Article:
In 1950 the company decided to expand their promotions and placed an order for five vehicles with the Ger-stenslager Company of Wooster, Ohio, a firm that is still building custom truck and trailer bodies.
Gerstenslager based the new Wiener-mobiles on contemporary Dodge one-ton truck chassis, but made major changes in components. On each unit the engine and radiator were moved to the rear and lowered so that they fit between the frame rails. The steering and control mechanism were moved ahead of the front axle, and the driver was placed between the front wheels.
The body itself was built with the care usually found in custom coachwork. Gerstenslager’s custom body division sales manager, A.W. Baehr, noted dryly that the company doesn’t do much of this anymore. “The cost of labor and materials today,” he wrote me, “give cause to our discontinuing such ventures in recent years.”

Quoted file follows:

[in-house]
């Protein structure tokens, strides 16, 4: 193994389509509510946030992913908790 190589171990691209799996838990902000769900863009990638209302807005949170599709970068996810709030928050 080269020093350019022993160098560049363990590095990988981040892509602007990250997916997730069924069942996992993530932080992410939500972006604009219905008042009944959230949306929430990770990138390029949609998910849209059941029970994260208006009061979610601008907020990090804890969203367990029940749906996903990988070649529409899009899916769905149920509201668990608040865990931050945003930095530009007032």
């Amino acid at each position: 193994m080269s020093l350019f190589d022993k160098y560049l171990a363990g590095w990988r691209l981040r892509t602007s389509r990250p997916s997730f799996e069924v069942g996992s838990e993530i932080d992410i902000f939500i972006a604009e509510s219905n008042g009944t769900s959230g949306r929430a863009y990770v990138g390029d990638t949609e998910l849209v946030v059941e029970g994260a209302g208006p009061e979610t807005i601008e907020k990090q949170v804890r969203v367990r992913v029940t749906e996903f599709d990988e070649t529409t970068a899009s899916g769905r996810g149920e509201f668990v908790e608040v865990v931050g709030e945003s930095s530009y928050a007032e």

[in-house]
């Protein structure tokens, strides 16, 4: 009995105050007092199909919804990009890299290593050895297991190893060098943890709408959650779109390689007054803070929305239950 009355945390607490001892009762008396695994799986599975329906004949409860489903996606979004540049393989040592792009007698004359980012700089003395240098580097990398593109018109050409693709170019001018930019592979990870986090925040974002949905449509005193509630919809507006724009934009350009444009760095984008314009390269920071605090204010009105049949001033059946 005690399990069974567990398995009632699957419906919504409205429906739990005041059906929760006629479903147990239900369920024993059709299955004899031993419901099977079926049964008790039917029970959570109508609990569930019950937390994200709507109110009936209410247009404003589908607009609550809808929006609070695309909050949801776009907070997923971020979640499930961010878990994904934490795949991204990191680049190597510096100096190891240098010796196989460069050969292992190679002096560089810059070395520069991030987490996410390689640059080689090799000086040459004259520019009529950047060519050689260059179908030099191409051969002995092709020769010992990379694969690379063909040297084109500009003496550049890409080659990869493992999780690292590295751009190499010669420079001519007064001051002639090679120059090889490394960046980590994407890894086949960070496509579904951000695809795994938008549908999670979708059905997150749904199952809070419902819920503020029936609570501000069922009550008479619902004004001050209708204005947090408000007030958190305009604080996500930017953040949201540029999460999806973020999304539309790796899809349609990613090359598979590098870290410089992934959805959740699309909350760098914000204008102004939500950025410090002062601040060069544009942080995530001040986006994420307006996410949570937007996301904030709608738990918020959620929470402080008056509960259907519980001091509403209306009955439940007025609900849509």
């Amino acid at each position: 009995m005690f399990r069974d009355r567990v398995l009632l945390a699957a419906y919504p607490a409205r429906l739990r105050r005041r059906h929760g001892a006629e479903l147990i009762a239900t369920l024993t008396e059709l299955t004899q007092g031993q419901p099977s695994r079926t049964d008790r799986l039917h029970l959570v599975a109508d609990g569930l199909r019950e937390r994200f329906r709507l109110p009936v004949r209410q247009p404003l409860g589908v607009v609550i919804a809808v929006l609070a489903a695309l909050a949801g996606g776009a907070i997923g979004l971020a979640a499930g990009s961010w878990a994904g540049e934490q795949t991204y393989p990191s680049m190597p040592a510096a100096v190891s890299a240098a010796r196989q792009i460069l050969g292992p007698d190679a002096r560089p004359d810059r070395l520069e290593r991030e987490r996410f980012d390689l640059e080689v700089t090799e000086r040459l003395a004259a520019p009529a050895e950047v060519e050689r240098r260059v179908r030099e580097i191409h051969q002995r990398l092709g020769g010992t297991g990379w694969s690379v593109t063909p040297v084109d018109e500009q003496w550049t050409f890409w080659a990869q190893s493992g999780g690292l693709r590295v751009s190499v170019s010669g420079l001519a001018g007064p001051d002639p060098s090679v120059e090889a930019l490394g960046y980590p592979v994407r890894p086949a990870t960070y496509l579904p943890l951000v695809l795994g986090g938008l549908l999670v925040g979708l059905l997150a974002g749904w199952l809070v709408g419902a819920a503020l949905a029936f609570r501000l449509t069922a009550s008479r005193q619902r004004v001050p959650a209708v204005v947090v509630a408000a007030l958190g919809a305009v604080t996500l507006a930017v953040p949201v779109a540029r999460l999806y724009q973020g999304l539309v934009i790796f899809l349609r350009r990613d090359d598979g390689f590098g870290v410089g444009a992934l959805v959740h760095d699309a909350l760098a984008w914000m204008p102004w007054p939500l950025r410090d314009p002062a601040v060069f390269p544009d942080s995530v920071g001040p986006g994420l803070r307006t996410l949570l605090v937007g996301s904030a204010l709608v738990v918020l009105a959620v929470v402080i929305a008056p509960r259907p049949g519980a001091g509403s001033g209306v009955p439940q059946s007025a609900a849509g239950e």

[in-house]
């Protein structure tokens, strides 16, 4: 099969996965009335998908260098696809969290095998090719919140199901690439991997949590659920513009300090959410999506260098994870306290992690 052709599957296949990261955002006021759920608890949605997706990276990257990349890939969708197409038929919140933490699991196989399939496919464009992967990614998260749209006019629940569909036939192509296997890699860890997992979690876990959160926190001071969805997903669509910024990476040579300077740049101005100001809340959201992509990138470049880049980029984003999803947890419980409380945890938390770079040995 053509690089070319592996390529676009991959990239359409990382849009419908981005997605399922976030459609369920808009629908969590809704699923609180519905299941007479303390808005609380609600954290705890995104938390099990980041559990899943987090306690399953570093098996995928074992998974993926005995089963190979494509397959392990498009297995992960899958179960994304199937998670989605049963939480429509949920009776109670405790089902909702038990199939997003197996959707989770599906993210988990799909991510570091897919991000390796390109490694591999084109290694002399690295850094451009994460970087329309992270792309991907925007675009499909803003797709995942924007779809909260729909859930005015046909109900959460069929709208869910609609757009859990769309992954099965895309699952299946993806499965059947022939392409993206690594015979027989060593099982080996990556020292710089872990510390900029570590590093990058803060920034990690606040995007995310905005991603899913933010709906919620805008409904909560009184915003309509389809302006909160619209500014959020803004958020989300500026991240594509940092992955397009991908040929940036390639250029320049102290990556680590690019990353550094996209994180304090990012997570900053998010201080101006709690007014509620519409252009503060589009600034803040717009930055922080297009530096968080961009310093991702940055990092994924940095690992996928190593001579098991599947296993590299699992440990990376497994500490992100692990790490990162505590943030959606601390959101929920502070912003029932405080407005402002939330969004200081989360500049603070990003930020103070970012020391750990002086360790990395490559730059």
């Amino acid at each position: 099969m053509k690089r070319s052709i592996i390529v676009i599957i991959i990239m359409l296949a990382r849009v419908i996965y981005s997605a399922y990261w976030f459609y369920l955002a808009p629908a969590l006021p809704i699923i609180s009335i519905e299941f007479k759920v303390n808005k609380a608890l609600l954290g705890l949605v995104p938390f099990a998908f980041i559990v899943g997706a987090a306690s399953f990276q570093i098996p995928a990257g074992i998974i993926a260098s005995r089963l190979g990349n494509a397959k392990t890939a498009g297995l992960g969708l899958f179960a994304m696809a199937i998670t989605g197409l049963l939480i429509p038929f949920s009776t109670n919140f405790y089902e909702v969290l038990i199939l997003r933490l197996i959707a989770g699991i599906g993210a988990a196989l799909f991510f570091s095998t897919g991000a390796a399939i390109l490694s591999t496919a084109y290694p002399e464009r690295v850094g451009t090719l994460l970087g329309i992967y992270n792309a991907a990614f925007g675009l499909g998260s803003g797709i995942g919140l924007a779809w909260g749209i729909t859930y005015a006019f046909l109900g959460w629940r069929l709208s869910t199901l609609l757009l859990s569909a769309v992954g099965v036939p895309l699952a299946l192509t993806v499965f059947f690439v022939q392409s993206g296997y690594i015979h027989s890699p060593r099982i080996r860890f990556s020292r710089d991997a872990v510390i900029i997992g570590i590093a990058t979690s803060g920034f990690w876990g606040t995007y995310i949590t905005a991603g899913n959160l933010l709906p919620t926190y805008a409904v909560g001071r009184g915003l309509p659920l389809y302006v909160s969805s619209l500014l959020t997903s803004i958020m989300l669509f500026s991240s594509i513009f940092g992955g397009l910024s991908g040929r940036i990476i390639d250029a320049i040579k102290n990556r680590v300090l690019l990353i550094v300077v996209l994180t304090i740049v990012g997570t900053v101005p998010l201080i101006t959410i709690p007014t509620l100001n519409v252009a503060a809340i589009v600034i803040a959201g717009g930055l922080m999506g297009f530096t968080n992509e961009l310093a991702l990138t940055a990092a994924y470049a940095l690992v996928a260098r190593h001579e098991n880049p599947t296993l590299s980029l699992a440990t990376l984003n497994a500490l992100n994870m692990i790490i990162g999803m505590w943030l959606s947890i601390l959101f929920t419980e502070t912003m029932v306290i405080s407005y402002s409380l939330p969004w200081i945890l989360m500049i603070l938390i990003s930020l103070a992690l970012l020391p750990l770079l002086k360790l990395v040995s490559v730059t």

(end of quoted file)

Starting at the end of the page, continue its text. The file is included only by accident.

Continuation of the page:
Gerstenslager formed angle iron into semi-circles which were welded to the frame rails and connected with braces to form the sausage shape, and this was covered with curved sheet steel. Steel fenders were connected across front and rear and along the sides between the wheels to streamline the lower section, and front and rear were complemented by chromed bumpers and flush headlamps and taillamps. Total weight was about 8,000 pounds.
The finished vehicle had a roomy cockpit with curved windshield and side lights. Entrance was by a door in the side of the wiener, and the diminutive chef could open a hatch at the midpoint and stand on an elevated bench so that he could be seen by the crowds.